Perhaps more than other pronouncements, those of an innovative nature are contingent on their opposite, the non-innovative platitudes from which they distinguish themselves and through which their innovativeness comes into focus, and into being. Mind you, such difference is entirely in the eye of the beholder. On the other hand, as its etymology confirms, the word “innovation” suggests not a complete departure from the familiar, not something new, but rather a “change in something established,” a concerted effort to meddle and tweak. Thus, the innovative is rooted in the ordinary and cajoled into being by it. This simultaneity of multiple conditions, the “new” only present within the old or established, makes for a curious situation where multiple perspectives rule at the same time.
That is not unlike the high of the speculative moment, that threshold where multiple possibilities can be entertained before decisions are made. To my mind, such an awareness afforded by innovation makes it relevant to our current moment, loaded as it is with intersecting social, cultural and economic systems. Innovation’s significance comes less from its specific material impact than from its function as a lens that allows us to behold a variety of possibilities and options. The specter of evaluation raises its head: is such awareness “actionable,” can something be done with that? I would say yes, it is essential for a nuanced, considerate and comprehensive assessment of any given context and, accordingly, can lead to more nuanced, considerate and comprehensive interventions or projects.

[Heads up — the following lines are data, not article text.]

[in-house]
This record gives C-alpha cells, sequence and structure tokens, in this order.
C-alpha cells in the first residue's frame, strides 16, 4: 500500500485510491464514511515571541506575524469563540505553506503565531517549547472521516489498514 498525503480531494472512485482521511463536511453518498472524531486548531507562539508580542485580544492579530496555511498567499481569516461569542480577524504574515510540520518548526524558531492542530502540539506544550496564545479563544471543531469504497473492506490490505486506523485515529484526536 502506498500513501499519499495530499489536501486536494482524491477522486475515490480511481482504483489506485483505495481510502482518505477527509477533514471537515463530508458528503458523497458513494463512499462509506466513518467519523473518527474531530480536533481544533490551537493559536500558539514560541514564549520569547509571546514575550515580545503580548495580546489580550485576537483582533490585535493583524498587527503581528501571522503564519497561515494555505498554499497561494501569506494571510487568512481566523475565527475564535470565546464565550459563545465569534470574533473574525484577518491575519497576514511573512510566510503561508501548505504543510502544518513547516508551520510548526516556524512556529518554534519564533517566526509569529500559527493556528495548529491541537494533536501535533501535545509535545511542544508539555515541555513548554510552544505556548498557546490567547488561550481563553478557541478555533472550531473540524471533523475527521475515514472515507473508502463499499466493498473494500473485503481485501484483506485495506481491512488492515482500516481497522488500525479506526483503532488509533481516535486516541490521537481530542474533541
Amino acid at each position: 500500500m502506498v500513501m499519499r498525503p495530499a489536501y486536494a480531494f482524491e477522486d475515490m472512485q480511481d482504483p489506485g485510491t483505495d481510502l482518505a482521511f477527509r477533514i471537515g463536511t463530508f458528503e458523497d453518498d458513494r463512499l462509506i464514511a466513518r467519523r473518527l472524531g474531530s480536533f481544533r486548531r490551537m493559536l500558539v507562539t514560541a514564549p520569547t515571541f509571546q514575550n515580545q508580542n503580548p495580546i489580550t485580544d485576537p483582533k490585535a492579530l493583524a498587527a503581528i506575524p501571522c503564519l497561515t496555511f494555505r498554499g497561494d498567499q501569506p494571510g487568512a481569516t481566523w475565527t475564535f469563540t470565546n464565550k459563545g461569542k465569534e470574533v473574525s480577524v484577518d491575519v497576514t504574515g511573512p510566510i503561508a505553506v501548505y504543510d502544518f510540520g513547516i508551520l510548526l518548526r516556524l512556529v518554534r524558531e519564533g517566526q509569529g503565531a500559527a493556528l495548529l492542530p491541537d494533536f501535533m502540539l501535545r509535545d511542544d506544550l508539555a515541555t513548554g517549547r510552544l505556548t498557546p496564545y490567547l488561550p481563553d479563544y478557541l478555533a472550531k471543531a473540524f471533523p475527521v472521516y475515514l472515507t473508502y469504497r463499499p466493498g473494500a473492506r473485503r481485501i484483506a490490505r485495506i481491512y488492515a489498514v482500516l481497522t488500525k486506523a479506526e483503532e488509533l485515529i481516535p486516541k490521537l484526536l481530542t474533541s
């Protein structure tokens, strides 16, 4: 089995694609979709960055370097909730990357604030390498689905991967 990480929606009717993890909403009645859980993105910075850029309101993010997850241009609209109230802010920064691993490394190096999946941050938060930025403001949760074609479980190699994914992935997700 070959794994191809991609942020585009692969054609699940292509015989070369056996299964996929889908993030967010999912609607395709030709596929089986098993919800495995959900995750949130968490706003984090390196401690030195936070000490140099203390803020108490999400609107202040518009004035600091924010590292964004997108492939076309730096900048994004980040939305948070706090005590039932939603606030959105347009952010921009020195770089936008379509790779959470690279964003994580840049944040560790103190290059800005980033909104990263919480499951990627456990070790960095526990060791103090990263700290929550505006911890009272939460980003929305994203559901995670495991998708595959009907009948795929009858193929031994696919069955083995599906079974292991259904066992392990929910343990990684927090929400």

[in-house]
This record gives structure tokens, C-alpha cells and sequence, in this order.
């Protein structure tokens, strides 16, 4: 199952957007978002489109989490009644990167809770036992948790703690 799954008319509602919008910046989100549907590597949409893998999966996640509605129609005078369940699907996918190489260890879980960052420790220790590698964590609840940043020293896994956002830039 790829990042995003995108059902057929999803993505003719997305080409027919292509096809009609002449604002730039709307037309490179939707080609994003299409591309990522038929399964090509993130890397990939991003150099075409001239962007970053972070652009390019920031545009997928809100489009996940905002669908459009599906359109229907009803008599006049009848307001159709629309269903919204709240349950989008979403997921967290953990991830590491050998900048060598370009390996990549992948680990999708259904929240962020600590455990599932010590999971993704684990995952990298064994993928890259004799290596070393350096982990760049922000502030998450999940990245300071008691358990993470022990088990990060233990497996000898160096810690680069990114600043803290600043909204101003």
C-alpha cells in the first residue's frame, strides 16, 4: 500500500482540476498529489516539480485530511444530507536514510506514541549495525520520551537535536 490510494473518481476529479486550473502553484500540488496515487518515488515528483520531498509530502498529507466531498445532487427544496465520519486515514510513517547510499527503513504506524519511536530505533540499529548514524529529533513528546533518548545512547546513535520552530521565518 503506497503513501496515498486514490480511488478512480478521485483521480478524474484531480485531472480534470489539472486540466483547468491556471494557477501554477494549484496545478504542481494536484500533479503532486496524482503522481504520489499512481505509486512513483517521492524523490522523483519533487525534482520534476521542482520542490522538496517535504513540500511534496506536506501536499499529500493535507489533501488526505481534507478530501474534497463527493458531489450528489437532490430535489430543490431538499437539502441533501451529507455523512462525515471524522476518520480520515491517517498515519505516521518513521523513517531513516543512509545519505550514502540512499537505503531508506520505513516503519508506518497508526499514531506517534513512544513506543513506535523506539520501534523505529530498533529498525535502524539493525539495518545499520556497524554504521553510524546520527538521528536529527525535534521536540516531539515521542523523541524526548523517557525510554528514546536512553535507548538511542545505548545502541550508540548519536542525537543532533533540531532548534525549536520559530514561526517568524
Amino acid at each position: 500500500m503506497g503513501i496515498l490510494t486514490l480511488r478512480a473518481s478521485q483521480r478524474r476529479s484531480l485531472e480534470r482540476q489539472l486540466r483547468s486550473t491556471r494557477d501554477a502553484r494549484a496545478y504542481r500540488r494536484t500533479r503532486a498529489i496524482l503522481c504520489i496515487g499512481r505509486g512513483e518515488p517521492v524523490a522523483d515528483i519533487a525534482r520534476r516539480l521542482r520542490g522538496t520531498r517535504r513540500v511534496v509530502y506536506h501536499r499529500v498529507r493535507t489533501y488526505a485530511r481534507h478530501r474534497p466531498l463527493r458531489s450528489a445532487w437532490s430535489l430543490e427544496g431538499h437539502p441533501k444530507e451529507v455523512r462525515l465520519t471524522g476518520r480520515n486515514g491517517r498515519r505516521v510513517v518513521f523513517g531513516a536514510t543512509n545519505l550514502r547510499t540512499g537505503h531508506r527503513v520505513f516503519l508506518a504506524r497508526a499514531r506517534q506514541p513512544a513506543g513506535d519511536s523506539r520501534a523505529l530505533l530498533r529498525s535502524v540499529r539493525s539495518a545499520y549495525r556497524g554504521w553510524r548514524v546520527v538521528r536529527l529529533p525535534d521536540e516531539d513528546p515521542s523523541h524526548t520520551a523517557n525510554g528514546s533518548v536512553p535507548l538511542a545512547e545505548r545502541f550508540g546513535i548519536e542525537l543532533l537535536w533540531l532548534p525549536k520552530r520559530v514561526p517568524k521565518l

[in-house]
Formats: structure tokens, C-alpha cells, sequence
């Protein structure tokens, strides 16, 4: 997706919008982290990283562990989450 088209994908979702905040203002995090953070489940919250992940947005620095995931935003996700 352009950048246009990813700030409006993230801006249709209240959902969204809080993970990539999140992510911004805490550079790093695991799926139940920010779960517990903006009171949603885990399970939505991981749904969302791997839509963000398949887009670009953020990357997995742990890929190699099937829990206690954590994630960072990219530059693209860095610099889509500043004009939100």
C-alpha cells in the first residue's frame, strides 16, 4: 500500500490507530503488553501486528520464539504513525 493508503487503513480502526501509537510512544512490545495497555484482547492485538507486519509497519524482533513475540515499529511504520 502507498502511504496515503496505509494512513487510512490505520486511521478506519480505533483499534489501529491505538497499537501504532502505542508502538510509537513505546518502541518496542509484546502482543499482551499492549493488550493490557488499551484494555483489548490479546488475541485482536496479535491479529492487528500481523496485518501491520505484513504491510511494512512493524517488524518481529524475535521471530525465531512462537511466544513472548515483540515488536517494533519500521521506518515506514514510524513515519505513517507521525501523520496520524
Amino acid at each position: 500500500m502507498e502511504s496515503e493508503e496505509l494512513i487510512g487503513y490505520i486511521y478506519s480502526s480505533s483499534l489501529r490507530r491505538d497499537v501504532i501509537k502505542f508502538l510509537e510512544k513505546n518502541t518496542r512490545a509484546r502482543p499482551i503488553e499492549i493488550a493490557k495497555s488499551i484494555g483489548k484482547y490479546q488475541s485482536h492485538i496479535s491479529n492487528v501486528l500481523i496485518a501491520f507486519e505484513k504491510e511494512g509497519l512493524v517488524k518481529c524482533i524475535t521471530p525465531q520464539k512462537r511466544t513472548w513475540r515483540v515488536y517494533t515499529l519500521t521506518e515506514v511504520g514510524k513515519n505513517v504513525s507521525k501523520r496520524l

And innovation is usually not established in isolation. In fact, its impact is enhanced if a certain consensus arises around such an innovative incident, when the “difference within” has become a benchmark, and an agreement has been forged as to the nature and extent of its innovativeness. An example is Maria Nordman and her projects involving chance encounters with people. Untitled, 1969 (ongoing), consists of an open door to a Santa Monica storefront with blackboards inside, “for whomever might arrive by chance.” For Speaking Voice and the Sun (1989), she assembled in New York’s Central Park a group of passersby who agreed to stand in a circle and speak to each other as they moved away from one another. The work was completed for each participant when s/he could no longer hear the other, and would set off on his/her own way again. Innovative, but not considered so at the time, because it wasn’t considered at all. Today, Nordman’s projects are recognized as milestones in recent art history, with all the hallmarks of (artistic) innovation – proto-performances, curatorial interventions, socially engaged spaces, collectively authored, immaterial, often sound-focused projects, reverberating with notions of specificity and abstraction, feminism and conceptualism.
So what about that question of visibility and influence? If innovation is a given, what is the difference between the innovative act (informed by innovative perspective) and its repercussions? Perhaps that is the instant where degrees of innovation manifest themselves, with those most influential being the ones that are most deeply embedded in a given context, even if that becomes evident only over time.
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“Notations on Innovations” by Carin Kuoni – October 3, 2014
Growing Dialogue is a series of moderated online debates among thought leaders in social practice.